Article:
posted by Mitchell Freddura on January 25, 2013 at 4:30 pm
By Mitchell Freddura & Aaron Hesse
On January 7th of this year seven former members of the Iranian parliament authored a letter calling for direct bilateral negotiations between the United States and Iran as a means to peacefully resolve the standoff over the Iranian nuclear program. This past week two of those authors participated in a panel discussion at the Wilson Center to expound upon the objective of the letter, as well as the potential for a negotiated settlement.
Speaking on behalf of all the letter authors, Fatemeh Haghighatjoo and Seyed Aliakbar Mousavi, both members of the 6th Iranian Parliament, outlined what they believed to be a functional framework for a future deal. The crux of this framework is a cap on Iran’s enrichment of uranium at 5% in return for international sanctions relief.
The letter also calls for Iran to implement the Additional Protocol under the NPT and halt all enrichment to 20%; transferring control of the existing stockpile of 20% enriched uranium to the IAEA.
Both the letter and the speakers themselves stressed the importance of bilateral talks between the United States and Iran. Haghighatjoo asserted that the reelection of President Obama presented a “golden opportunity” for such engagement, while Mousavi noted the importance of negotiating with Iran’s Supreme Leader Ali Khamenei.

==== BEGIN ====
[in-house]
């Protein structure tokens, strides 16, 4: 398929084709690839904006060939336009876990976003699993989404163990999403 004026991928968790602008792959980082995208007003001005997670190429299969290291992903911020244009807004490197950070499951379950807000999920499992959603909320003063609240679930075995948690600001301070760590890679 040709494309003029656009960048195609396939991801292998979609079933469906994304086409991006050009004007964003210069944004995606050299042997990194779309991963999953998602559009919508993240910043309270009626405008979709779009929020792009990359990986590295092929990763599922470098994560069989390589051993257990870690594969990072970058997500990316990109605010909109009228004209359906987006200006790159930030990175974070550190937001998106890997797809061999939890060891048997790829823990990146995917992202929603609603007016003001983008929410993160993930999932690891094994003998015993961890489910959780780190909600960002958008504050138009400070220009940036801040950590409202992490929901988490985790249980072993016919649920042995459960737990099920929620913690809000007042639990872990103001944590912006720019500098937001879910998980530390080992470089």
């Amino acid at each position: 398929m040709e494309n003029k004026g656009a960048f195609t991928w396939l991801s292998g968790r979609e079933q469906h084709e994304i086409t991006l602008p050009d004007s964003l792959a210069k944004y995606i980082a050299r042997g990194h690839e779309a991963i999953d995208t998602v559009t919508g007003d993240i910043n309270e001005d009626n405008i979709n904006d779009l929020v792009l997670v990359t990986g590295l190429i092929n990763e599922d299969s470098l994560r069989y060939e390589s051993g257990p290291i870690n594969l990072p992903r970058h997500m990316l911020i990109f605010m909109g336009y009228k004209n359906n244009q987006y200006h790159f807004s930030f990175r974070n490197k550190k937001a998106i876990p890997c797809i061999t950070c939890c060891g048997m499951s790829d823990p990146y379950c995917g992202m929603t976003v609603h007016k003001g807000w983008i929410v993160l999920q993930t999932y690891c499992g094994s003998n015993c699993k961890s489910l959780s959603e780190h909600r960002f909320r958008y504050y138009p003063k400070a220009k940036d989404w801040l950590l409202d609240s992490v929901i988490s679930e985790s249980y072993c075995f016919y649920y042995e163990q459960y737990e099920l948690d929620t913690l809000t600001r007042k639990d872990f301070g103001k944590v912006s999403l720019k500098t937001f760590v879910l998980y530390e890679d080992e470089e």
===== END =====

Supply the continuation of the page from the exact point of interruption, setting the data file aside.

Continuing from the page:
George Perkovich, Vice President for Studies and Director of the Nuclear Policy Program at the Carnegie Endowment for International Peace, noted that while it is important to engage the Supreme Leader, he is skeptical of Khamenei’s willingness to reciprocate American overtures.
Perkovich also noted that while the letter represented a fine framework, the devil was in the details. For example, the P5+1 countries believe that acknowledging Iran’s right to enrich uranium, when the NPT guarantees no such provision, is a major concession. Conversely, Iran views this acknowledgement as a prerequisite for continued negotiations.
Jim Walsh, a Research Associate at the MIT Security Studies Program, shared Perkovich’s skepticism on Iran’s “right” to enrich uranium under the NPT, but acknowledged that such a concession may be necessary to secure a long term solution.
Overall, while there were disagreements about the nuances and implementation of a future deal with Iran, every panelist agreed that there was still time for a negotiated settlement. Each panelist also viewed the open letter by the former Iranian members of parliament as an important step toward achieving such a goal.